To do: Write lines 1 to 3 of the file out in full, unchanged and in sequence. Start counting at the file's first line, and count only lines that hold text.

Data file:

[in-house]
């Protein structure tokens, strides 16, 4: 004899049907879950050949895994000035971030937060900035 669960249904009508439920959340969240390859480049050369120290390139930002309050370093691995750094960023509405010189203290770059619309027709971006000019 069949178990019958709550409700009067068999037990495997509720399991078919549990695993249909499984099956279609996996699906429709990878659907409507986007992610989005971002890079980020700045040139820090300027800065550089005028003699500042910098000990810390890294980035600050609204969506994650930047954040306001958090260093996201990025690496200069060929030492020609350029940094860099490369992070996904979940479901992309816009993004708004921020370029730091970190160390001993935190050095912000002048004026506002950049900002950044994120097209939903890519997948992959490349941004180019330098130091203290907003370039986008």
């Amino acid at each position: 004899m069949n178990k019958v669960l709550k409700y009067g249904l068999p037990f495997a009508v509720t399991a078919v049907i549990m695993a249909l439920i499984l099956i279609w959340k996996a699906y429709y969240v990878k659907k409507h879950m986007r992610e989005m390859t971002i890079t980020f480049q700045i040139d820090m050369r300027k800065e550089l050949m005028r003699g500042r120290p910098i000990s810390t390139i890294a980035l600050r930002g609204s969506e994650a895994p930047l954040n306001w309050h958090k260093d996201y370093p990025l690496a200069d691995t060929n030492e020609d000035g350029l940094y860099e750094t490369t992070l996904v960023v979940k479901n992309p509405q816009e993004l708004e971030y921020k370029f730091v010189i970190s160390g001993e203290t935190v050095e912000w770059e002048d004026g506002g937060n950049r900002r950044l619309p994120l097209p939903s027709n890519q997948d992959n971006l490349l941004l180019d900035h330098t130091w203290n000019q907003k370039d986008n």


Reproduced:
[in-house]
């Protein structure tokens, strides 16, 4: 004899049907879950050949895994000035971030937060900035 669960249904009508439920959340969240390859480049050369120290390139930002309050370093691995750094960023509405010189203290770059619309027709971006000019 069949178990019958709550409700009067068999037990495997509720399991078919549990695993249909499984099956279609996996699906429709990878659907409507986007992610989005971002890079980020700045040139820090300027800065550089005028003699500042910098000990810390890294980035600050609204969506994650930047954040306001958090260093996201990025690496200069060929030492020609350029940094860099490369992070996904979940479901992309816009993004708004921020370029730091970190160390001993935190050095912000002048004026506002950049900002950044994120097209939903890519997948992959490349941004180019330098130091203290907003370039986008």
């Amino acid at each position: 004899m069949n178990k019958v669960l709550k409700y009067g249904l068999p037990f495997a009508v509720t399991a078919v049907i549990m695993a249909l439920i499984l099956i279609w959340k996996a699906y429709y969240v990878k659907k409507h879950m986007r992610e989005m390859t971002i890079t980020f480049q700045i040139d820090m050369r300027k800065e550089l050949m005028r003699g500042r120290p910098i000990s810390t390139i890294a980035l600050r930002g609204s969506e994650a895994p930047l954040n306001w309050h958090k260093d996201y370093p990025l690496a200069d691995t060929n030492e020609d000035g350029l940094y860099e750094t490369t992070l996904v960023v979940k479901n992309p509405q816009e993004l708004e971030y921020k370029f730091v010189i970190s160390g001993e203290t935190v050095e912000w770059e002048d004026g506002g937060n950049r900002r950044l619309p994120l097209p939903s027709n890519q997948d992959n971006l490349l941004l180019d900035h330098t130091w203290n000019q907003k370039d986008n």